the goal is to find the gain of the circuit. I don't understand the Vi/Vs part. I know they used voltage divider, but why they included the second term(in Red) in the expression? where does that come from? can anyone elaborate on this please? Thanks enter image description here

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  • \$\begingroup\$ A regular circuit diagram would help. \$\endgroup\$ – jippie Nov 8 '15 at 18:00
  • \$\begingroup\$ okay, I will add it up in a sec \$\endgroup\$ – user65652 Nov 8 '15 at 18:04
  • \$\begingroup\$ I just added up the regular circuit diagram \$\endgroup\$ – user65652 Nov 8 '15 at 18:05
  • \$\begingroup\$ OP, you got an answer (again). I see you are asking a lot of very basics questions, while I must say that you usually include everything that is needed to answer, and even your attempts, I think you should find another source of help, maybe your teacher, fellow students, or a nice book. \$\endgroup\$ – Vladimir Cravero Nov 8 '15 at 19:15

Not sure what you got so far, but in my opinion the fastest way to compute this is starting by changing your voltage generator with a current generator, with the help of Norton's theorem.

We are making the Norton equivalent of \$V_s\$ and \$R_s\$, this results in a current generator with \$I_s=\frac{V_s}{R_s}\$ in parallel with a resistor \$R_s\$.

Now \$V_i=R_{id}\cdot I_{Rid}\$, the current through the resistor can easily be found with the current divider formula:

$$ I_{Rid}=I_s\cdot\frac{R_s//2R_{ICM}}{R_s//2R_{ICM}+R_{id}+R\beta_0//2R_{ICM}} $$ now substitute \$I_{Rid}\$ and \$I_s\$ and rearrange:

$$ \frac{V_i}{V_s}=\frac{R_{id}}{R_s}\frac{R_s//2R_{ICM}}{R_s//2R_{ICM}+R_{id}+R\beta_0//2R_{ICM}}=\\ =\frac{R_{id}}{R_s//2R_{ICM}+R_{id}+R\beta_0//2R_{ICM}}\frac{2R_{ICM}}{R_s+2R_{ICM}} $$

There are a number of ways in which you can rearrange the latter result, and the one your book uses does not seem quite fit to me. The term you are unsure about seems like an easy voltage divider at the input, and indeed is there because you have a resistive divider there, but since the divider is loaded by the three rightmost resistors getting the right result is not so easy. In fact you find both \$R_s\$ and \$R_{ICM}\$ also in the first term, and not just because you have another \$R_{ICM}\$ on the right side of your circuit.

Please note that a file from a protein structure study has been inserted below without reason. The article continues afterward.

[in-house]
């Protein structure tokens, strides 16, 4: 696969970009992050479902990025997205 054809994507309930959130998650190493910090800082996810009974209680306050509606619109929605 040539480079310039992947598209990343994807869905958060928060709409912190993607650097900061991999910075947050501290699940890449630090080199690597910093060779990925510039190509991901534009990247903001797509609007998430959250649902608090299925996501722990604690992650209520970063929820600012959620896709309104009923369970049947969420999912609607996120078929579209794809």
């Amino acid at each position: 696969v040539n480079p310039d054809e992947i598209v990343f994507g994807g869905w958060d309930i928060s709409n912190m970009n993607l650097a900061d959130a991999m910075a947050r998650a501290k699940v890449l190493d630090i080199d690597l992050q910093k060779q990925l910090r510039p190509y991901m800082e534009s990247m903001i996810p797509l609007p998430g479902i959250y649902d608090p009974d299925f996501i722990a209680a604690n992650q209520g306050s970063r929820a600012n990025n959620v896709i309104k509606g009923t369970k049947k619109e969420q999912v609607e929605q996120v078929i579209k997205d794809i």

A student that is (quite properly) trying to grasp why a term is there, might see the voltage divider and say "ok that's easy I got it" and write down something like this:

$$ V_i=V_s\cdot\frac{2R_{ICM}}{R_s+2R_{ICM}}\cdot\frac{R_{id}}{R_{id}+R\beta_0//2R_{ICM}} $$

this last formula is wrong, because as I said the loading effect of the rightmost resistors on the first voltage divider can't be neglected.

My point here is that you probably saw that term, thought of the voltage divider and thought that there is some fancy way of doing things here. There is not. Sometimes math is better than intuition.

It is nice to see that things adds up though: if the leftmost resistors are quite smaller than the rightmost, i.e. you have an "heavy voltage divider"*, the right formula can be simplified and it becomes the 'wrong' one. This happens if you neglect the \$R_s//2R_{ICM}\$ term with respect to \$R_{id}+R\beta_0//2R_{ICM}\$ in the denominator of the first part of the 'right' formula.

*that's Italian slang, not sure how you natives say that, we speak of "heavy voltage divider" when the loading effects are neglectable, i.e. when you bias a bjt base for a CE amplifier we say you have to make an "heavy divider" thus sizing it so that the current flowing into it is much greater than the transistor base current.


There level of detail needed to determine the gain depends on the assumptions you make in the opamp. Clearly in this question, the opamp isn't an 'ideal' one -- not only does it not have infinite gain, there is apparently and output impedance (Ro), and two input impedances -- a differential one (between the '+' and '-' inputs), and a common-mode one (to ground at the '+' input ?).

If you examine the model for the opamp, you'll find those components, and while they make the expressions more complex, writing the answer is just a case of solving KVL or KCL at the nodes.

  • \$\begingroup\$ thanks for the input, but that does not really answer my question. \$\endgroup\$ – user65652 Nov 8 '15 at 18:24

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